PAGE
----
One of the major points of friction in tax-exemption for nonprofit hospitals over the past decade has been the hospitals' use of aggressive debt collection techniques. Aggressive debt collection is what first brought Provena-Covenant hospital in Urbana, IL to the attention of the local property tax board, and ultimately played a significant role in the decision of that board to recommend revocation of Provena's state property tax exemption. Then there's the tale of Quentin White, who had paid Yale-New Haven Hospital for over 20 years for the debt from his late wife’s medical care. Despite paying almost $16,000 on a $19,000 bill over the years, the debt ballooned to nearly $39,000 after the payments because of the compound interest charges (over 10%) by the hospital. At one point, the hospital placed a lien on the White’s home and nearly cleaned out his bank account.
Now comes an in-depth examination of the debt collection practices of Maryland hospitals by the Baltimore Sun. In an article released over the weekend, the Sun found
• Hospitals filed more than 132,000 debt collection suits in the past five years, winning at least $100 million in judgments.
• Hospitals sometimes added annual interest at twice the rate allowed for other types of debts.
• Hospitals placed liens on houses 8,000 times in the past five years.
• Maryland lacks uniform standards to determine who qualifies for reduced-price or free hospital care.
• The state doesn't closely monitor hospitals' debt collection practices.
• A majority of Maryland's hospitals have received surpluses from free and unpaid care in recent years, though they are supposed to break even in the long run.
It is surely the case that hospitals have some cases that call for debt collection; some people can afford to pay their bills and choose not to. But as the Sun story found, debt collection practices by nonprofit hospitals are often poorly supervised and lack sufficient internal controls. The Provena case in Illinois and the Quentin White case in Connecticut led to state legislation regulating hospital collection practices. In 2006, California passed similar legislation, and attorney generals across the country have opened investigations into hospital billing practices. The wave of bad publicity and legislative and regulatory efforts has led some (maybe many) nonprofit hospitals to re-examine their debt collection practices - but perhaps self regulation is simply not enough. Will Maryland be next on the legislation list? Will Senator Grassley pursue federal standards on debt collection as a limit on 501(c)(3) status for nonprofit hospitals? Stay tuned . . .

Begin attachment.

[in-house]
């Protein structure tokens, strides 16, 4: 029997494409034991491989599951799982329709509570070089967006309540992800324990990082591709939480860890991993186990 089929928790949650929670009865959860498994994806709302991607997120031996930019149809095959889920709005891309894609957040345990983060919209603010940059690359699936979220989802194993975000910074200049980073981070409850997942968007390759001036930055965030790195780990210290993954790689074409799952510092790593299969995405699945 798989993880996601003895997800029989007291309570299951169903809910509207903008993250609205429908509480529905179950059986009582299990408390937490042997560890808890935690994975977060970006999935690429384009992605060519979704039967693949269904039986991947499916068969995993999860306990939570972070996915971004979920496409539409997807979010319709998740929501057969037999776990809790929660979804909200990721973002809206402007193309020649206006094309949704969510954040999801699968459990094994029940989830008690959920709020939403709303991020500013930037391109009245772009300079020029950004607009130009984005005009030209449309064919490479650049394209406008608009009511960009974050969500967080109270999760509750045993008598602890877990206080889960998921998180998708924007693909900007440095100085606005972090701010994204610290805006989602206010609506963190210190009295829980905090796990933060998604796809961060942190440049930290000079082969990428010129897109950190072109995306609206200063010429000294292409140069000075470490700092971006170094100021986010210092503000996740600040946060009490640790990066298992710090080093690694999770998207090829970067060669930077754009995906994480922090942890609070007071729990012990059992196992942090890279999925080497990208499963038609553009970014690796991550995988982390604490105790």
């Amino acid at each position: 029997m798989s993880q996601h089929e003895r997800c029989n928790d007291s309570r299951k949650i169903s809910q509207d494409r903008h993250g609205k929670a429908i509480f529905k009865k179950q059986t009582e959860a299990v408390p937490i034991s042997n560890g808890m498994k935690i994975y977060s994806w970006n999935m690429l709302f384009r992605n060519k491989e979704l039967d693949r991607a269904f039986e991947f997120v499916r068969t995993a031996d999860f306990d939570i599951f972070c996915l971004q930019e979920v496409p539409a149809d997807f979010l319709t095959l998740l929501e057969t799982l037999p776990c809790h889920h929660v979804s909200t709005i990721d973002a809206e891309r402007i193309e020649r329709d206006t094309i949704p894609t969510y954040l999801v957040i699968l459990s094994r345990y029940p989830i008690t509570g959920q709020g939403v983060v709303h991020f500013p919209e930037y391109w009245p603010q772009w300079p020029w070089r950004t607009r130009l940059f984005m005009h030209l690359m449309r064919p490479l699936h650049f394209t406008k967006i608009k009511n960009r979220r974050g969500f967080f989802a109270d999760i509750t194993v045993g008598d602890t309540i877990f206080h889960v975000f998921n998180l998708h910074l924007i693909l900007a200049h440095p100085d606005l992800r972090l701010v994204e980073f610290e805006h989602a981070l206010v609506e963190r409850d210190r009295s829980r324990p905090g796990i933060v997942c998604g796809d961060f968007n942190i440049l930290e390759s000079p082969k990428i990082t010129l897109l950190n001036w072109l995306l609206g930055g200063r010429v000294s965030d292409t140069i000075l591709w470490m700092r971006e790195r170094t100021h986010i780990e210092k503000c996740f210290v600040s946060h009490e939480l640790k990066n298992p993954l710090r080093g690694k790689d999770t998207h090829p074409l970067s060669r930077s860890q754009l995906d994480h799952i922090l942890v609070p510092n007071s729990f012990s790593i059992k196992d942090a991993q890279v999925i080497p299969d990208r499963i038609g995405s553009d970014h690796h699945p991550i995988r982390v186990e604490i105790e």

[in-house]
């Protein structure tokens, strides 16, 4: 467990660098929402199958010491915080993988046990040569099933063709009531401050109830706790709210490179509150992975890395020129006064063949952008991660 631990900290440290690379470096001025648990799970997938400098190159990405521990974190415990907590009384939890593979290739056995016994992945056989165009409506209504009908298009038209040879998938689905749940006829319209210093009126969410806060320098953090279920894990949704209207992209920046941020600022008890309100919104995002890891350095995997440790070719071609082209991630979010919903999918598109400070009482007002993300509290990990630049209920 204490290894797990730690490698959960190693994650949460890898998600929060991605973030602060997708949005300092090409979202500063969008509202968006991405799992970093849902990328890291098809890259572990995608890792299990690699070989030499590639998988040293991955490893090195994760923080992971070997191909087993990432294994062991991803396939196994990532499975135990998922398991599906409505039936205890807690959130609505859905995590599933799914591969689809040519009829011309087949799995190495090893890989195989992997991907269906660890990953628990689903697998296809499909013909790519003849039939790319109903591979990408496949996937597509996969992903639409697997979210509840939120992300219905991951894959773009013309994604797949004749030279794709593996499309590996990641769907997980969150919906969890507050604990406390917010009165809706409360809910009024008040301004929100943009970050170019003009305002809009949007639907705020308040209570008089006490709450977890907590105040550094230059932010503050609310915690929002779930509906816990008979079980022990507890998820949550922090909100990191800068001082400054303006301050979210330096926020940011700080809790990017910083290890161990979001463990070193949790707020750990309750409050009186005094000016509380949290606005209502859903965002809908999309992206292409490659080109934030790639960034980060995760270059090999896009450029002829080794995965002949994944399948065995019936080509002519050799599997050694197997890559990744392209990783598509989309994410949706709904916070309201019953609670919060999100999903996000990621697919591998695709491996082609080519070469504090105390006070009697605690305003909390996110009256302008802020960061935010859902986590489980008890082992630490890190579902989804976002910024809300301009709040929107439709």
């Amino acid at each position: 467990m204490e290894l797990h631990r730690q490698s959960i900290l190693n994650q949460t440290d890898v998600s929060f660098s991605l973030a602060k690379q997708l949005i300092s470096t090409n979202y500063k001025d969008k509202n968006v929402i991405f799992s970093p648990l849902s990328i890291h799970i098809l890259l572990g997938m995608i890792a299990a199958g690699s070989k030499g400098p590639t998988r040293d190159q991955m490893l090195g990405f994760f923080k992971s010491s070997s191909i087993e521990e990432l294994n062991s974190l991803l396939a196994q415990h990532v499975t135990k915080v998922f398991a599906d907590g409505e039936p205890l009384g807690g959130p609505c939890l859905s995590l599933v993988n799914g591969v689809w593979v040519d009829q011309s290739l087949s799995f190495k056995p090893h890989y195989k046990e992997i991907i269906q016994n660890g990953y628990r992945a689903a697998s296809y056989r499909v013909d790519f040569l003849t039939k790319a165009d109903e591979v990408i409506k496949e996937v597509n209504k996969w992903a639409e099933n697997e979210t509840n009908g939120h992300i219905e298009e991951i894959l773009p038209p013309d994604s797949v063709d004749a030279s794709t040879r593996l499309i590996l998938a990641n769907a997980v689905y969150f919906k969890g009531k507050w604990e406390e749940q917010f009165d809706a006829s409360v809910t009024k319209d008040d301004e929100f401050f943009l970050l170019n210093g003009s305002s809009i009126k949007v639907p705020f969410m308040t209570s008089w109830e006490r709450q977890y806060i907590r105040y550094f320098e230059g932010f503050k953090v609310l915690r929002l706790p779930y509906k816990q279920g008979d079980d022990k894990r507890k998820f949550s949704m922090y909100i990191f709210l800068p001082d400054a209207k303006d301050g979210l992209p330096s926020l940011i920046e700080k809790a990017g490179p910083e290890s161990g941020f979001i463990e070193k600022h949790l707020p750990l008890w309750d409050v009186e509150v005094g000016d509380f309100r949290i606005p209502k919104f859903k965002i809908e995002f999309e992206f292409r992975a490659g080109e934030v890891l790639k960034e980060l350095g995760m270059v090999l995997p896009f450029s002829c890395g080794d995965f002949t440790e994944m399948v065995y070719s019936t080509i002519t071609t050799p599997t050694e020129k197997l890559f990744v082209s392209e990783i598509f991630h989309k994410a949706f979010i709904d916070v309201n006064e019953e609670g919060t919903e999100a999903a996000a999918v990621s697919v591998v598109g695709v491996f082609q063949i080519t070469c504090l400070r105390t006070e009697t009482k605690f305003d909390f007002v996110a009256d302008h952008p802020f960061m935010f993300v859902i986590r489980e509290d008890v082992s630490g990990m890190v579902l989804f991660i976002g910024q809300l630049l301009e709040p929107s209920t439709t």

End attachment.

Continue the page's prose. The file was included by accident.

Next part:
Monday, December 22, 2008
The Wall Street Journal has two interesting pieces (one here and one here) on the efforts to rate the effectiveness of charities. Charity Navigator is probably the best known of these efforts, but as the first of the WSJ articles points out, charity ratings can vary widely by the methodology used. And like the U.S. News rankings of law schools, the mere existence of the rankings cause some charities to behave in ways that are targeted solely at improving their ranking under the criteria used, rather than targeted at their mission. The story also reports that just like law schools and U.S. News, some charities apparently engage in
"accounting chicanery aimed at achieving a higher ranking. For example, groups report lower fund-raising costs, and lower costs per dollar raised, by reassigning fund-raising costs to program expenses. This can be accomplished by including some sort of advocacy message in fund-raising materials: A veterans group sending out fund-raising letters might encourage the flying of American flags in the same missive."
Frankly, I don't know what to think of rating systems. My own view is that the U.S. News ranking of law schools has done far more harm than good; aside from the wacky incentives created by the rankings, they often make consumers (potential law students) lazy: instead of researching and thinking through the law school application and selection process, too many of the students I meet today base their selection on a single number in U.S. News. The WSJ articles on charity rankings indicate that we're not close to that situation -- yet -- with donors and charities, and certainly some of the information is extremely useful (the overall ratio of administrative overhead to program expenditures, for example). But I wonder . . .